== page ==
Crimea: The Great Crimean War 1854–1856
The Crimean War left the world a curious jumble of bequests: trench warfare, war correspondents, power to the press to mobilize public opinion for or against fighting, Florence Nightingale, the Victoria Cross, two garments of doubtful sartorial value (the balaclava helmet—much favored by late-twentieth-century terrorists—and the rather more domestic cardigan), the most famous and futile cavalry charge in British history, and a very famous, very bad, and very inaccurate commemorative poem, Alfred Tennyson’s “The Charge of the Light Brigade”:
“Forward, the Light Brigade!”
Was there a man dismay’d?
Not tho’ the soldier knew
Some one had blunder’d.
Theirs not to make reply,
Theirs not to reason why,
Theirs but to do and die.
Into the valley of Death
Rode the six hundred.
Tennyson may have been handicapped by being in England and by his ignorance of warfare (watching the navy sail from Hampshire was his closest battle experience), but his belief that charging horsemen remain undismayed while enemy artillery fires volleys at them from three sides is still wonderfully naive. A later imperial bard, Rudyard Kipling, would have known better because he knew soldiers, knew how they thought and spoke, knew that the cavalrymen would have been swearing the whole way down the valley, cursing the Russians, cursing their commanders, praying to God and making pacts with Him to preserve themselves for the benefit of their girlfriends, wives, and mothers. But it needed the experience of World War I before the “Charge” was “brought up to date” by Ewart Alan MacKintosh:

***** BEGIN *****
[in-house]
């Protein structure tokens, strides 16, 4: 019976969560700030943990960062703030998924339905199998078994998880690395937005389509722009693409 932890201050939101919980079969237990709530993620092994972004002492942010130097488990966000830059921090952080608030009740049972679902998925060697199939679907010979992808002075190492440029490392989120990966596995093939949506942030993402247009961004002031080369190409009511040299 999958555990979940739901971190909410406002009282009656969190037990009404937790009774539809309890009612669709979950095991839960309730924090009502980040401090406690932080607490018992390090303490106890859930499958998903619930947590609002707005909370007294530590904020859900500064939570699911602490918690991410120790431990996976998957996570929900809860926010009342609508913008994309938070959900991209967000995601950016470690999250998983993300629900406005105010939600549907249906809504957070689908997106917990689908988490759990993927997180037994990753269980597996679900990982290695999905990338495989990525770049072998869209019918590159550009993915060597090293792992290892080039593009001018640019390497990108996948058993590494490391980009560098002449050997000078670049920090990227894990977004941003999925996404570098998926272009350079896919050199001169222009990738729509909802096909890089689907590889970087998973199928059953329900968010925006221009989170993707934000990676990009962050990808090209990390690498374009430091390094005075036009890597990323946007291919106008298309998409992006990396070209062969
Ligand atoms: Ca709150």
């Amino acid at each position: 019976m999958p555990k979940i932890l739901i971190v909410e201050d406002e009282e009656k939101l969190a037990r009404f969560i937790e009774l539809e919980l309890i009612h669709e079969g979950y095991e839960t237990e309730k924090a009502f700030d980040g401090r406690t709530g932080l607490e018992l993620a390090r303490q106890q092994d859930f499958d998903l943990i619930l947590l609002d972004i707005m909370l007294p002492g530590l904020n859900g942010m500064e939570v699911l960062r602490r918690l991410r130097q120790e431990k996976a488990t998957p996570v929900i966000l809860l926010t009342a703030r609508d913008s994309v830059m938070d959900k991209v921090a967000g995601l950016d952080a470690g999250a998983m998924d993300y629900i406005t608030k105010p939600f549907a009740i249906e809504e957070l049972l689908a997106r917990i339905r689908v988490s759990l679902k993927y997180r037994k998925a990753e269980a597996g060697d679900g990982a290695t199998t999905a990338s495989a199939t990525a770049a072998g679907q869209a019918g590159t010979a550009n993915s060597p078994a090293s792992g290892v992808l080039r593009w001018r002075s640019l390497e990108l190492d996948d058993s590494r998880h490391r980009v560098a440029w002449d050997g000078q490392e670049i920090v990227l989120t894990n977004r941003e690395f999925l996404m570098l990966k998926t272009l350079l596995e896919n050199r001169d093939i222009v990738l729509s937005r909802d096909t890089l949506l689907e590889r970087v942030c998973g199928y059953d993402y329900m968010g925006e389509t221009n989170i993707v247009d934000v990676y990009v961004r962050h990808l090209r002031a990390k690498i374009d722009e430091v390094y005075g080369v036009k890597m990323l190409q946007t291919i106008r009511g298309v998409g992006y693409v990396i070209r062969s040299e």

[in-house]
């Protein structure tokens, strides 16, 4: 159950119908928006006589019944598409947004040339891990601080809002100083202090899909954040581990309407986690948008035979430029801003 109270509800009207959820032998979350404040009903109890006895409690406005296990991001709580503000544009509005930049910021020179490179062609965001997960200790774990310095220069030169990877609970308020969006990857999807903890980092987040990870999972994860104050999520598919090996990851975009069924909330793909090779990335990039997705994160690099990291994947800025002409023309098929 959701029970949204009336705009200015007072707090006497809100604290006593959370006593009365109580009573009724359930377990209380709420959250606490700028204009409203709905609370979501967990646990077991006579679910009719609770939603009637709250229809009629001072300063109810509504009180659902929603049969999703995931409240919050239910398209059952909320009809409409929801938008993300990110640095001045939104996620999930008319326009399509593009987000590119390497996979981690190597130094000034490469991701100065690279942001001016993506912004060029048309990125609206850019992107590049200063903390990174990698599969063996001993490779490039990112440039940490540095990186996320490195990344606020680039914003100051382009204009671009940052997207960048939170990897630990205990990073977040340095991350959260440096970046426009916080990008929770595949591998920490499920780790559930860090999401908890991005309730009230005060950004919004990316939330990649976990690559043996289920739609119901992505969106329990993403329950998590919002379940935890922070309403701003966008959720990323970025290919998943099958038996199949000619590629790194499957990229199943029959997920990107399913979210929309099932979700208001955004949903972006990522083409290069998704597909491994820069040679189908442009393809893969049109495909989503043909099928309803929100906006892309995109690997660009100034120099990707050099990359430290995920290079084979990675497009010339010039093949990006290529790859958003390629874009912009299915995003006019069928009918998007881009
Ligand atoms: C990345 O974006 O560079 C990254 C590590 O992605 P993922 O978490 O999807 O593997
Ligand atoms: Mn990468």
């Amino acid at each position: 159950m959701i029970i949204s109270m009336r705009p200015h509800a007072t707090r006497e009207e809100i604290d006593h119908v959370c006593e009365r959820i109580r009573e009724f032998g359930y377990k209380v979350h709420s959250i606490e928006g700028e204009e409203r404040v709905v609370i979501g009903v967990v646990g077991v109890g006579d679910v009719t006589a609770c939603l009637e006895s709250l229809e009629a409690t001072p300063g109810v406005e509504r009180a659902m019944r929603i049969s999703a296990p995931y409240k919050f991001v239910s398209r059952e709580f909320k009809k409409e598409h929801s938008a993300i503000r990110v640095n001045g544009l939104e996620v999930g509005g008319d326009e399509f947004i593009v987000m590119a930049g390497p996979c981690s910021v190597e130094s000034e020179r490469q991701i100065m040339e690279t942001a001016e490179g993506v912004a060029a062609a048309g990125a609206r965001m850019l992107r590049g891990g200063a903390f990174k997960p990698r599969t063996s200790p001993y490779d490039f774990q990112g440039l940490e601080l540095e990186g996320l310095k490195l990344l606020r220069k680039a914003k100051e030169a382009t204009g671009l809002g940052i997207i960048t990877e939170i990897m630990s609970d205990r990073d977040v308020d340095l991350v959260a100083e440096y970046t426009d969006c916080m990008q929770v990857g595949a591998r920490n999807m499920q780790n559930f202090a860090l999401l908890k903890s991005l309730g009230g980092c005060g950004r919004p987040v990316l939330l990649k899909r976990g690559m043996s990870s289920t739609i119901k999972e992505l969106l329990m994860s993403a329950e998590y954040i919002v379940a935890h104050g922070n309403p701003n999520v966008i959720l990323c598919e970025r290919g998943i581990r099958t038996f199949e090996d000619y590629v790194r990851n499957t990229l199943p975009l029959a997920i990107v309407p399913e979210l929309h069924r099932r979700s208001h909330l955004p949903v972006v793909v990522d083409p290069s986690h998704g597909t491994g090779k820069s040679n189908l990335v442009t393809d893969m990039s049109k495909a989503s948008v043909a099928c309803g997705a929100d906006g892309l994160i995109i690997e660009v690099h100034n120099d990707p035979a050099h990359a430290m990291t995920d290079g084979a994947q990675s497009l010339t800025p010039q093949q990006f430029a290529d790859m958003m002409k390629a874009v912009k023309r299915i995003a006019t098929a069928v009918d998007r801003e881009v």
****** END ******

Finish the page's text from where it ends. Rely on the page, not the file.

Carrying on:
Was there a man dismayed?
Yes, they were damned afraid,
Loathing both shot and shell,
Into the mouth of Hell.
Sticking it pretty well,
Slouched the six hundred.
The Crimean War, the only war Britain fought against a European power in the century between Waterloo and World War I, does not provide historians with a chance to assess multitudes of causes. There was really only one, the Eastern Question, a question that hovered unanswered over most of the nineteenth century, which received an unsatisfactory reply after 1918 and which in various ways is still with us. Unresolved conflicts in the Balkans and the Middle East today are consequences of failures to provide the right answer.
The question itself was simple: What would happen to the territories of the Ottoman Empire after the collapse of Turkey, memorably dubbed the “sick man” of Europe by Tsar Nicholas I? Could they be peacefully distributed among the powers claiming direct “interests” in them—Russia, France, Britain, and Austria? Or would the scramble for the pieces provoke a general European war?
The Russians were keen to hurry the sick man to his deathbed so that they could continue that expansionism in all directions which for three and a half centuries had been gaining them territory at an annual average rate of 20,000 square miles. In 1829 they had acquired Ottoman lands in Bessarabia and the Caucasus and, although the tsar, a relentless and reactionary autocrat, disclaimed any intention …
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